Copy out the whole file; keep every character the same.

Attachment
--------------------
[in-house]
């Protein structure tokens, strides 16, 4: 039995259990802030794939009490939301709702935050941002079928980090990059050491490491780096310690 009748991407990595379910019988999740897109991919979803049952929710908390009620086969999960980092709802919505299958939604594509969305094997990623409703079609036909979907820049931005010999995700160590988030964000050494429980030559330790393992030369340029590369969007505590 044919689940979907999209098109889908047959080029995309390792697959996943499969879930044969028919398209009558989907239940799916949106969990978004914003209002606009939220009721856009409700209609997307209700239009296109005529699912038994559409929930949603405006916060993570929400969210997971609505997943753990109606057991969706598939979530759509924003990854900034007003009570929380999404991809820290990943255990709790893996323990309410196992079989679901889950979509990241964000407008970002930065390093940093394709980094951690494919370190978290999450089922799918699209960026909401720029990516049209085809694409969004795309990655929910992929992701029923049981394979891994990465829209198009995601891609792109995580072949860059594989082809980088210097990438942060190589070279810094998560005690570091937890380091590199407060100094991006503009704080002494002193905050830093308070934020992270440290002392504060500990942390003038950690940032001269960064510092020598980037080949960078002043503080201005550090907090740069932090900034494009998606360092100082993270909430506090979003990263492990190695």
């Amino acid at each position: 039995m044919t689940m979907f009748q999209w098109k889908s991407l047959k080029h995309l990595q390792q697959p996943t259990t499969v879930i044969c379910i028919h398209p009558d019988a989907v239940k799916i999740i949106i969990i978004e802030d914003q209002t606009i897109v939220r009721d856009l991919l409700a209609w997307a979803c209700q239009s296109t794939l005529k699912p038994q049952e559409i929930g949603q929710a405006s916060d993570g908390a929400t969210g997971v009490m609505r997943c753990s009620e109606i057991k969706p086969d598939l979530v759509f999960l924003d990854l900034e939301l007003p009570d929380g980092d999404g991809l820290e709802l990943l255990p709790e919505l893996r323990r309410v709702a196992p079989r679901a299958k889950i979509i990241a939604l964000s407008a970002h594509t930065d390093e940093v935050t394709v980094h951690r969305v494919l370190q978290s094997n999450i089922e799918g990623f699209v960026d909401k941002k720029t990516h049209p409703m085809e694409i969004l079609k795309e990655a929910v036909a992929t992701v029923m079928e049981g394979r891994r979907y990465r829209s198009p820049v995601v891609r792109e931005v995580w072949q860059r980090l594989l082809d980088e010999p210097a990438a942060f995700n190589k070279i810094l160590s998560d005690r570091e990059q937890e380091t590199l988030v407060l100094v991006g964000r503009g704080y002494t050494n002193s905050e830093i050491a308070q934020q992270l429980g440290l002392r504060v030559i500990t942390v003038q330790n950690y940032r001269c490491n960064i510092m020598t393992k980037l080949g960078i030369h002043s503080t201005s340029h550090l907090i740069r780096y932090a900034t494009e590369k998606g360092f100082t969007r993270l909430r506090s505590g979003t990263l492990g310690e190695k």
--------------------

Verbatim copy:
[in-house]
């Protein structure tokens, strides 16, 4: 039995259990802030794939009490939301709702935050941002079928980090990059050491490491780096310690 009748991407990595379910019988999740897109991919979803049952929710908390009620086969999960980092709802919505299958939604594509969305094997990623409703079609036909979907820049931005010999995700160590988030964000050494429980030559330790393992030369340029590369969007505590 044919689940979907999209098109889908047959080029995309390792697959996943499969879930044969028919398209009558989907239940799916949106969990978004914003209002606009939220009721856009409700209609997307209700239009296109005529699912038994559409929930949603405006916060993570929400969210997971609505997943753990109606057991969706598939979530759509924003990854900034007003009570929380999404991809820290990943255990709790893996323990309410196992079989679901889950979509990241964000407008970002930065390093940093394709980094951690494919370190978290999450089922799918699209960026909401720029990516049209085809694409969004795309990655929910992929992701029923049981394979891994990465829209198009995601891609792109995580072949860059594989082809980088210097990438942060190589070279810094998560005690570091937890380091590199407060100094991006503009704080002494002193905050830093308070934020992270440290002392504060500990942390003038950690940032001269960064510092020598980037080949960078002043503080201005550090907090740069932090900034494009998606360092100082993270909430506090979003990263492990190695």
């Amino acid at each position: 039995m044919t689940m979907f009748q999209w098109k889908s991407l047959k080029h995309l990595q390792q697959p996943t259990t499969v879930i044969c379910i028919h398209p009558d019988a989907v239940k799916i999740i949106i969990i978004e802030d914003q209002t606009i897109v939220r009721d856009l991919l409700a209609w997307a979803c209700q239009s296109t794939l005529k699912p038994q049952e559409i929930g949603q929710a405006s916060d993570g908390a929400t969210g997971v009490m609505r997943c753990s009620e109606i057991k969706p086969d598939l979530v759509f999960l924003d990854l900034e939301l007003p009570d929380g980092d999404g991809l820290e709802l990943l255990p709790e919505l893996r323990r309410v709702a196992p079989r679901a299958k889950i979509i990241a939604l964000s407008a970002h594509t930065d390093e940093v935050t394709v980094h951690r969305v494919l370190q978290s094997n999450i089922e799918g990623f699209v960026d909401k941002k720029t990516h049209p409703m085809e694409i969004l079609k795309e990655a929910v036909a992929t992701v029923m079928e049981g394979r891994r979907y990465r829209s198009p820049v995601v891609r792109e931005v995580w072949q860059r980090l594989l082809d980088e010999p210097a990438a942060f995700n190589k070279i810094l160590s998560d005690r570091e990059q937890e380091t590199l988030v407060l100094v991006g964000r503009g704080y002494t050494n002193s905050e830093i050491a308070q934020q992270l429980g440290l002392r504060v030559i500990t942390v003038q330790n950690y940032r001269c490491n960064i510092m020598t393992k980037l080949g960078i030369h002043s503080t201005s340029h550090l907090i740069r780096y932090a900034t494009e590369k998606g360092f100082t969007r993270l909430r506090s505590g979003t990263l492990g310690e190695k």